Great Job, Internet!: This map of nicknames for syphilis is why world wars happen

There’s a core debate among historians as to the origins of syphilis, coming down to whether Columbian imperialists contracted it in the Americas and brought it back to Europe, or if it existed, undiagnosed, in various forms throughout the world before that. However, it first spread upon their return in the late 1490s and early 1500s, starting in Naples, Italy, and then spreading swiftly throughout Europe. It was also a sort of hyper-syphilis, much more dangerous than it is currently. As Jared Diamond describes it in the Pulitzer-winning ethnography Guns, Germs, And Steel:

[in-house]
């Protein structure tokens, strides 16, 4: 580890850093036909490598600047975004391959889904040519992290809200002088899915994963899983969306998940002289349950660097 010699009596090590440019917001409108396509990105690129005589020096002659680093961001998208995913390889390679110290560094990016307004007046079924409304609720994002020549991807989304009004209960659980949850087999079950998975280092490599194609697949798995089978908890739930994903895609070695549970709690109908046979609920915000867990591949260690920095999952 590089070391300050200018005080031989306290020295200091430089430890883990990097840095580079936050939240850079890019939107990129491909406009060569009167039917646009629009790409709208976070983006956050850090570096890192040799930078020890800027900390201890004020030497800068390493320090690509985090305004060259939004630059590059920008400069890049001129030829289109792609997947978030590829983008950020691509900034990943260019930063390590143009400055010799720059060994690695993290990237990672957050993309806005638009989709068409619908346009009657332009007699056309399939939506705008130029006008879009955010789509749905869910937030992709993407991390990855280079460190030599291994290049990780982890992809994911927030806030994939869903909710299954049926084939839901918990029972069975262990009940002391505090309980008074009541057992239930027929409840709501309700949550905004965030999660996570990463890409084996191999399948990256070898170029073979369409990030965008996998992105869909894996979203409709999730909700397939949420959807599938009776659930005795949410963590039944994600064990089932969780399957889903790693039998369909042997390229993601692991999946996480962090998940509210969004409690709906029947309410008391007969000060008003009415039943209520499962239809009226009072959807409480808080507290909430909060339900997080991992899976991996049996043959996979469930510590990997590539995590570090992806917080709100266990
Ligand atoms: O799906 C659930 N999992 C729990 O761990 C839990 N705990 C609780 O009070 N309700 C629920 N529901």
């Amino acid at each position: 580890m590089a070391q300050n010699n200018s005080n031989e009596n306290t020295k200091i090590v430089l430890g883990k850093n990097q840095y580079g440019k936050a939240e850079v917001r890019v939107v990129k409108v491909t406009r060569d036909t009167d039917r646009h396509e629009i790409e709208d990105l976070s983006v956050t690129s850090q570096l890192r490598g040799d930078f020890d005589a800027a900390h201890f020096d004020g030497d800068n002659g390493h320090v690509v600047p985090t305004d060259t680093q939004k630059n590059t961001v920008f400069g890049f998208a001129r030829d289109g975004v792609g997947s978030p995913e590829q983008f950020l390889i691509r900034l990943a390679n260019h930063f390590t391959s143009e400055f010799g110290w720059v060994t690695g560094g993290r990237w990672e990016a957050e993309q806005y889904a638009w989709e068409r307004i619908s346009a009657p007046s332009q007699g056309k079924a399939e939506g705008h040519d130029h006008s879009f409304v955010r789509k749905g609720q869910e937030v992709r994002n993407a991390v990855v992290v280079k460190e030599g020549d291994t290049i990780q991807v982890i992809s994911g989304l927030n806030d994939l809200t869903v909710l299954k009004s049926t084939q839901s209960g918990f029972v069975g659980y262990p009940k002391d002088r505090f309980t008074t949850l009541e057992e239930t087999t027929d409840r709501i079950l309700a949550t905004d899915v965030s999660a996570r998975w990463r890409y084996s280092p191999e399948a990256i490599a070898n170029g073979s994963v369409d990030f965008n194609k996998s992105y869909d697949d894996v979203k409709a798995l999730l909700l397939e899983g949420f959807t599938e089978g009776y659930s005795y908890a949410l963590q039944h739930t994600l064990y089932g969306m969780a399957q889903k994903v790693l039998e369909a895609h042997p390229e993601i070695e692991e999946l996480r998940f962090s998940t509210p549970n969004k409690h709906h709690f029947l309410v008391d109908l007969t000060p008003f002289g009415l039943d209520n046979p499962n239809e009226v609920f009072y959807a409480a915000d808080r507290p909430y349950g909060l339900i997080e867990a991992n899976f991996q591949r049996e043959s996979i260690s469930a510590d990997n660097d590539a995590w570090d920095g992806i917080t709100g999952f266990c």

[W]hen syphilis was first definitely recorded in Europe in 1495, its pustules often covered the body from the head to the knees, caused flesh to fall from people’s faces, and led to death within a few months.

It wasn’t called “syphilis” until the poet Girolamo Fracastoro penned “Syphilis Or The French Disease.” As …

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